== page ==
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On the Side - December 2016

The Treachery of Fear
By Shelly Wyrick

I read a book, in a shaking whisper, to my four beautiful children as we hunkered on the bathroom floor. We were in lock down. This was not a drill, but a terrifying response to a situation I will never forget. A man had walked down our long driveway and sat down on our porch. He was high. He was nonsensical. He was not going to leave. My fearless husband stood guard while the rest of us hid until the police came.
 
Imagine the spiritual warfare over my front porch that night. God’s fingerprints of surpassing power, love, and mercy were all over the situation. We were fine. In the moment, God gave both my husband and me wisdom and patience and strength as we trusted Him.
 
Actually, by the grace of God, were beyond fine. Another doc in the group took call for the night, enabling my husband to stay home. The kids barely mentioned it the next day. Not a thing was stolen, nothing was vandalized. All was well. Except for in the deep caverns of my inner being. I was shaken to the core. To the core. In the days that followed, the fear that tsunamied over me was treacherous. I was frazzled, my muscles tense…I felt paralyzed in my own home.
 
In short, I was terrified of the man on my front porch. Every waking moment was consumed with how I would escape him, how I would protect my children, how I would overcome him. I was making plans as if the whole situation might play out every morning, every afternoon, every evening from then on. I accomplished nothing for days because I was too busy plotting against him. The bulk of my time was spent guard-dog shopping and reliving the story as I shared it with family. Every waking moment was tainted in fear of the man on my front porch.
 
But here’s the catch: He wasn’t on my front porch. Sure, he had been, and when he was, God gave us everything we needed to deal with him. But once he was gone, I was carrying forward as if he were still there. God was patiently leading me to scripture that should have dispelled all fear. Psalm 121. I could write a whole article about the specific details of how a sincere and compassionate Father walks you through scripture when you need it. Get in the Word. God was providing a way to escape the incessant fear (1Cor 10:13, 2Tim1:7), but I was choosing to chain myself to the angst as if the man was on my front porch every moment of every day.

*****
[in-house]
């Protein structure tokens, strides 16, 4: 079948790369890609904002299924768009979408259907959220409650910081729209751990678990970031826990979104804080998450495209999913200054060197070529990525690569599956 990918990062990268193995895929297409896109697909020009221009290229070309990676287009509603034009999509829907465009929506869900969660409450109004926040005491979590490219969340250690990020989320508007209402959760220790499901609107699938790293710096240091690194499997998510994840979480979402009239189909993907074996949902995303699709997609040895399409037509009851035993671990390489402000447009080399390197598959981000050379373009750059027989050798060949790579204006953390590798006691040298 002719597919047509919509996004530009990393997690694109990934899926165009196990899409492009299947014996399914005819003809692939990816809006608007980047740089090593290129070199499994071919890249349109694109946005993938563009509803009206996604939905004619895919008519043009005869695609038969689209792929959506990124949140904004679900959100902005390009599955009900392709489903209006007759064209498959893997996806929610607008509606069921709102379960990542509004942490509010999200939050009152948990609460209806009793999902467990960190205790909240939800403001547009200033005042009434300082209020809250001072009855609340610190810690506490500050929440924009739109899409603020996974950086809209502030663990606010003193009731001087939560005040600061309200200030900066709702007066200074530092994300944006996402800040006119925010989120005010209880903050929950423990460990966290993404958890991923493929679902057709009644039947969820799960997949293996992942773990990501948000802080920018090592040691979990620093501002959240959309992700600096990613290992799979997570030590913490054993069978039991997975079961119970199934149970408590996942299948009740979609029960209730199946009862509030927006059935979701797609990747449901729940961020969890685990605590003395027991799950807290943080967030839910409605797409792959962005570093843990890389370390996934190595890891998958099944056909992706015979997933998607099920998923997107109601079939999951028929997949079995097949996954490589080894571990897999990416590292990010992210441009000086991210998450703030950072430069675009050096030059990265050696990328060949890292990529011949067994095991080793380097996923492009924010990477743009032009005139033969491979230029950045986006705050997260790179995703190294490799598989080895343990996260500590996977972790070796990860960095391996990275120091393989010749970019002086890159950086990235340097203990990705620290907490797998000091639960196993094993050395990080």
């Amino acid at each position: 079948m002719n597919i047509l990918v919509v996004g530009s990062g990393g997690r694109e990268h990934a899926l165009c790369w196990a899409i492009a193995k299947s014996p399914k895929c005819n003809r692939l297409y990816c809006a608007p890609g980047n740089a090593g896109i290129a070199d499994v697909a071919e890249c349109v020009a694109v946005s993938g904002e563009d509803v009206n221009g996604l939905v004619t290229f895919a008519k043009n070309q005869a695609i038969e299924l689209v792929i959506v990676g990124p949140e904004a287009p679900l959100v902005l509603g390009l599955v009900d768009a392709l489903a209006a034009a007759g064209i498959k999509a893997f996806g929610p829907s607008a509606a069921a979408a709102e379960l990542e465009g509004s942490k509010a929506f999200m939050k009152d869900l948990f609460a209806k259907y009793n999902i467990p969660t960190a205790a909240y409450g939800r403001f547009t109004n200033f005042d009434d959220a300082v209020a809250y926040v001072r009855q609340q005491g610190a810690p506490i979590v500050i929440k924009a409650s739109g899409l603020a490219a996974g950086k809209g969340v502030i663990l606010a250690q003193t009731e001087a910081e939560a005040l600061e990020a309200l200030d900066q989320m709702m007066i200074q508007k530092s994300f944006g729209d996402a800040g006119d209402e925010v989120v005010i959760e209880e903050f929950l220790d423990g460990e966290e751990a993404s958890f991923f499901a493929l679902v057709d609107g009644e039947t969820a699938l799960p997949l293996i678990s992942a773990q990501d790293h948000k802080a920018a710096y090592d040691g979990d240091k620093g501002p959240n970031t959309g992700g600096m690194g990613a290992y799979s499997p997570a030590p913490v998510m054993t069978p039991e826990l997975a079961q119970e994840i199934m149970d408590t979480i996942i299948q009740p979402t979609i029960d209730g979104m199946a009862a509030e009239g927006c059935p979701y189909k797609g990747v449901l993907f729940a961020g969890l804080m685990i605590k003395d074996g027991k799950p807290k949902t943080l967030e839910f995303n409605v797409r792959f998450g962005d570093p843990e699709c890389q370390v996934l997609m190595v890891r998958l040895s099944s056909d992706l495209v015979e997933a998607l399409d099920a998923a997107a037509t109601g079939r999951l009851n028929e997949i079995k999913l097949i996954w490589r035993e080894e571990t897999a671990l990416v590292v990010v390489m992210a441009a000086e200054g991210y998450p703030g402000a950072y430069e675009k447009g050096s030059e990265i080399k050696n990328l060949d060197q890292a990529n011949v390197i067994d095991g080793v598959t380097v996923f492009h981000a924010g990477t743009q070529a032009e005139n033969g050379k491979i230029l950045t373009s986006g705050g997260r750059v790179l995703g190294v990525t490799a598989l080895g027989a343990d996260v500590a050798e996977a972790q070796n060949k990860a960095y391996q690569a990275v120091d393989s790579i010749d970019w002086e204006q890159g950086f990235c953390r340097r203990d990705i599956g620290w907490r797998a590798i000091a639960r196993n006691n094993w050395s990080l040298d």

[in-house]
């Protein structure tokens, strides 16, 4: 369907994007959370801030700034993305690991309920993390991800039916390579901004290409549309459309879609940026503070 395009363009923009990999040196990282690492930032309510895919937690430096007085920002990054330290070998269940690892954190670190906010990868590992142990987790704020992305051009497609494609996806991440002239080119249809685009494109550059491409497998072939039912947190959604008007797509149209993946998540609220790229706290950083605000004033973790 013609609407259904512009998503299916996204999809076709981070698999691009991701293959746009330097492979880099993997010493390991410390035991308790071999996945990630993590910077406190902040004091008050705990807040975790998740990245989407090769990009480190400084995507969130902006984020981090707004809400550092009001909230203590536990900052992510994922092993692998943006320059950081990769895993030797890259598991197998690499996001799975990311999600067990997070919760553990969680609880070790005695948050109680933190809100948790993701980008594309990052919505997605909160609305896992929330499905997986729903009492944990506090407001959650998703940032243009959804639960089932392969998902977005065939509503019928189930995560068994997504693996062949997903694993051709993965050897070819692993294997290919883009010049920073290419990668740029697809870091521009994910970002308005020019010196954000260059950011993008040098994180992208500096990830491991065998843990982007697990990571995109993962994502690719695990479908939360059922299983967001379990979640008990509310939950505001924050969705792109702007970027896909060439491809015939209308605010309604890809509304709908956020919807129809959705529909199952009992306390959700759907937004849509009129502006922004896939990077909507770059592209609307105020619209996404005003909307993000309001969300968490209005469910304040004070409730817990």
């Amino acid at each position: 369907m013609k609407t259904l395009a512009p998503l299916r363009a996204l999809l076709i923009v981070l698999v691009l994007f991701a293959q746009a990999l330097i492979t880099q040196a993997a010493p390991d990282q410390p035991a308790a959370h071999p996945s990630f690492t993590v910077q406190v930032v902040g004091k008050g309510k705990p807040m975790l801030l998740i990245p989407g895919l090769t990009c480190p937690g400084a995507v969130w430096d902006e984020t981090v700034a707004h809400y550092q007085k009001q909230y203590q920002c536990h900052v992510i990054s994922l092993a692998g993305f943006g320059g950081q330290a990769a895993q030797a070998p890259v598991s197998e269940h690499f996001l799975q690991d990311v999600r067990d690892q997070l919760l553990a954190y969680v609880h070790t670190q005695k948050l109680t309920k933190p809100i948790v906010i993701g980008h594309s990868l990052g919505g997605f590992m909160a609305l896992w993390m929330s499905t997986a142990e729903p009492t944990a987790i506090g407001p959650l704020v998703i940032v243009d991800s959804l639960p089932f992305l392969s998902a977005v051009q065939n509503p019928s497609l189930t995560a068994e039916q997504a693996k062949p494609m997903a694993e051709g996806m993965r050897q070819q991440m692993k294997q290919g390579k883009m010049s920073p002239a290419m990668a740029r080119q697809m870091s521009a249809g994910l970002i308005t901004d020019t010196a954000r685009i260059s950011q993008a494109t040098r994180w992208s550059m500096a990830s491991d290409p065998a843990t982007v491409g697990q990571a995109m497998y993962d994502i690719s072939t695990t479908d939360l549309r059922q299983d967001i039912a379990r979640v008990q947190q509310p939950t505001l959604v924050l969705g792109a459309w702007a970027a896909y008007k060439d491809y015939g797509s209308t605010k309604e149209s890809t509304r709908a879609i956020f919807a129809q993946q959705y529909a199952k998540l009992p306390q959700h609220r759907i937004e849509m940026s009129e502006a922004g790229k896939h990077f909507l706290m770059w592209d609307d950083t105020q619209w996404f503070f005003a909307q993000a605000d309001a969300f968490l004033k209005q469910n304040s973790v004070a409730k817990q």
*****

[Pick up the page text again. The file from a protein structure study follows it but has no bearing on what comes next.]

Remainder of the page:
As I acknowledged my self-enslavement, I became not only fearful but also annoyed with myself, because it wasn’t the first time I’d done this. How many times in my life had I let fear and anxiety of something I wasn’t currently facing overwhelm me? How often had I looked to the future of what might happen, what could happen, and reacted with all the prickles of doubt as if it was currently happening.
 
Jesus told us not to worry about tomorrow (Matt 6:34), and to trust that God will take care of us and give us what we need (Matt 6:26). Simply put, God gives us what we need when we need it. Can I trust that? Can you trust that?
 
When my husband applied to medical school I surmised how awful it would be to move half way across the country, from the moment he received the acceptance letter to the moment we pulled away in a U-haul. As match day approached four years later I stewed over all the options and how they would play out and oh-my, what if he didn’t even match. All this before the envelope was opened. And when he stepped into residency and I had my first child, my heart was seized by what people might think if I walked away from a career I worked really hard for. What would they think if I gave up all that so I could change diapers and read nursery rhymes? I carried that burden before “people” even had the chance to have those thoughts.
 
I’m not alone. Instead of worrying about the future, which Jesus himself warns against, let’s look at the reality of what is actually right in front of us. There’s not a man on my front porch. And when there was, God gave me what I needed.
 
How do we do that? Can we control our worries? With practice, I think so. Practicing a moment-by-moment gratitude to the One who provides is, at first, rusty and awkward. Taking my thoughts captive, telling myself to trust Jesus over and over and over feels just as relentless as telling my kids to stop tipping their chairs back at dinner, which I do approximately three times per second for the entire meal. It feels forced to willfully choose to receive God’s grace every moment. But then, as days pass, it becomes a new rhythm. A new freedom. A new mercy. It’s there, the escape from anxiety and fear of the future, we just have to choose it…three times per second.


 
Shelly is a physical therapist turned play-at-home-mom of four kids. Among other accomplishments, she cleared her schedule this past fall…and…exhaled. Shelly adores her old-fashioned manly-man of a husband, coffee, and Jesus. She also enjoys writing, jogging, and being out of doors with her family.
 

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